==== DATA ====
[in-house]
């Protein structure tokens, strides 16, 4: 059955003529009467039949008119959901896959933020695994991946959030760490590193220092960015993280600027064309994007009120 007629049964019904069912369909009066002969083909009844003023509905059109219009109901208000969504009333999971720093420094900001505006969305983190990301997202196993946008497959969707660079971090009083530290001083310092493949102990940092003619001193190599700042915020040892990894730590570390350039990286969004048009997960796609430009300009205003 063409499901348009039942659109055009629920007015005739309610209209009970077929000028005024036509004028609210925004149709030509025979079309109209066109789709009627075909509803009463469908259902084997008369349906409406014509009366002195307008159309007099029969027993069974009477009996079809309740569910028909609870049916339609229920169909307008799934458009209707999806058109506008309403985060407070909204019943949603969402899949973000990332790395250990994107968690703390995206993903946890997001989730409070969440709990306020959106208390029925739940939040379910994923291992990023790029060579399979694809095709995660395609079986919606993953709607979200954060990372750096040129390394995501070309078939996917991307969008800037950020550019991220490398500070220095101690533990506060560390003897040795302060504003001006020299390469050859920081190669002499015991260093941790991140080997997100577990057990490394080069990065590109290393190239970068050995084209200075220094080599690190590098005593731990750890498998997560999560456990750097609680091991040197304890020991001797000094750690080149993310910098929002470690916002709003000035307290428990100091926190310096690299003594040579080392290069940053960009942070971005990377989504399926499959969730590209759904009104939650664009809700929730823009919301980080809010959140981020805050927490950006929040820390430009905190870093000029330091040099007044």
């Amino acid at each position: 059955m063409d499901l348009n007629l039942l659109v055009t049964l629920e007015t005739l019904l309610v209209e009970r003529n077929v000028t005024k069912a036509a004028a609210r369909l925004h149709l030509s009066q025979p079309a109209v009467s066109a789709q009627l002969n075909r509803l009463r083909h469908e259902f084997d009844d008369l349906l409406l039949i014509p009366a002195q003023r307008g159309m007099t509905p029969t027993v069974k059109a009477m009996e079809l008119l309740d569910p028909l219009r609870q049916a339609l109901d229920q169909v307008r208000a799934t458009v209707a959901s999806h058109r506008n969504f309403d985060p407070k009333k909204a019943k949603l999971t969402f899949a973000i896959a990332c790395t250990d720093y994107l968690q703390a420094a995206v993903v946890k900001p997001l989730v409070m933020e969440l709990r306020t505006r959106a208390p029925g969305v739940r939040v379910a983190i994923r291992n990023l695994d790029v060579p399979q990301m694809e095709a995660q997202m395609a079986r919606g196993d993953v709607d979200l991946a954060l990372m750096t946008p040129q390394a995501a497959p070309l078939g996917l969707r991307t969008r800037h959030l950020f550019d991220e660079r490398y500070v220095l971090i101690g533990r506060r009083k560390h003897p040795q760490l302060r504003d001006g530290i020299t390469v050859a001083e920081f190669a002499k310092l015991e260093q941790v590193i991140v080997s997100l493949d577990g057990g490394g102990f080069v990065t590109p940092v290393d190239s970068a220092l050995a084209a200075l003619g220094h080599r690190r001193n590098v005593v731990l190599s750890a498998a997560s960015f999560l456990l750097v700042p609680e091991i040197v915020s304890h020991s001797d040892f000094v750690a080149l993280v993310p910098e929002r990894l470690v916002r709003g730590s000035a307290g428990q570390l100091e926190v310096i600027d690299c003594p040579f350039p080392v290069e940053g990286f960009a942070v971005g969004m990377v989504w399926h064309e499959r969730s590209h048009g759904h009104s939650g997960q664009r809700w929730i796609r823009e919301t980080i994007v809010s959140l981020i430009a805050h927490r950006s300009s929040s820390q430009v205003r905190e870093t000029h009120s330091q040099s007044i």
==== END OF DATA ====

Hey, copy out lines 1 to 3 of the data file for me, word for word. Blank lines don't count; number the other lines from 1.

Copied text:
[in-house]
């Protein structure tokens, strides 16, 4: 059955003529009467039949008119959901896959933020695994991946959030760490590193220092960015993280600027064309994007009120 007629049964019904069912369909009066002969083909009844003023509905059109219009109901208000969504009333999971720093420094900001505006969305983190990301997202196993946008497959969707660079971090009083530290001083310092493949102990940092003619001193190599700042915020040892990894730590570390350039990286969004048009997960796609430009300009205003 063409499901348009039942659109055009629920007015005739309610209209009970077929000028005024036509004028609210925004149709030509025979079309109209066109789709009627075909509803009463469908259902084997008369349906409406014509009366002195307008159309007099029969027993069974009477009996079809309740569910028909609870049916339609229920169909307008799934458009209707999806058109506008309403985060407070909204019943949603969402899949973000990332790395250990994107968690703390995206993903946890997001989730409070969440709990306020959106208390029925739940939040379910994923291992990023790029060579399979694809095709995660395609079986919606993953709607979200954060990372750096040129390394995501070309078939996917991307969008800037950020550019991220490398500070220095101690533990506060560390003897040795302060504003001006020299390469050859920081190669002499015991260093941790991140080997997100577990057990490394080069990065590109290393190239970068050995084209200075220094080599690190590098005593731990750890498998997560999560456990750097609680091991040197304890020991001797000094750690080149993310910098929002470690916002709003000035307290428990100091926190310096690299003594040579080392290069940053960009942070971005990377989504399926499959969730590209759904009104939650664009809700929730823009919301980080809010959140981020805050927490950006929040820390430009905190870093000029330091040099007044």
């Amino acid at each position: 059955m063409d499901l348009n007629l039942l659109v055009t049964l629920e007015t005739l019904l309610v209209e009970r003529n077929v000028t005024k069912a036509a004028a609210r369909l925004h149709l030509s009066q025979p079309a109209v009467s066109a789709q009627l002969n075909r509803l009463r083909h469908e259902f084997d009844d008369l349906l409406l039949i014509p009366a002195q003023r307008g159309m007099t509905p029969t027993v069974k059109a009477m009996e079809l008119l309740d569910p028909l219009r609870q049916a339609l109901d229920q169909v307008r208000a799934t458009v209707a959901s999806h058109r506008n969504f309403d985060p407070k009333k909204a019943k949603l999971t969402f899949a973000i896959a990332c790395t250990d720093y994107l968690q703390a420094a995206v993903v946890k900001p997001l989730v409070m933020e969440l709990r306020t505006r959106a208390p029925g969305v739940r939040v379910a983190i994923r291992n990023l695994d790029v060579p399979q990301m694809e095709a995660q997202m395609a079986r919606g196993d993953v709607d979200l991946a954060l990372m750096t946008p040129q390394a995501a497959p070309l078939g996917l969707r991307t969008r800037h959030l950020f550019d991220e660079r490398y500070v220095l971090i101690g533990r506060r009083k560390h003897p040795q760490l302060r504003d001006g530290i020299t390469v050859a001083e920081f190669a002499k310092l015991e260093q941790v590193i991140v080997s997100l493949d577990g057990g490394g102990f080069v990065t590109p940092v290393d190239s970068a220092l050995a084209a200075l003619g220094h080599r690190r001193n590098v005593v731990l190599s750890a498998a997560s960015f999560l456990l750097v700042p609680e091991i040197v915020s304890h020991s001797d040892f000094v750690a080149l993280v993310p910098e929002r990894l470690v916002r709003g730590s000035a307290g428990q570390l100091e926190v310096i600027d690299c003594p040579f350039p080392v290069e940053g990286f960009a942070v971005g969004m990377v989504w399926h064309e499959r969730s590209h048009g759904h009104s939650g997960q664009r809700w929730i796609r823009e919301t980080i994007v809010s959140l981020i430009a805050h927490r950006s300009s929040s820390q430009v205003r905190e870093t000029h009120s330091q040099s007044i």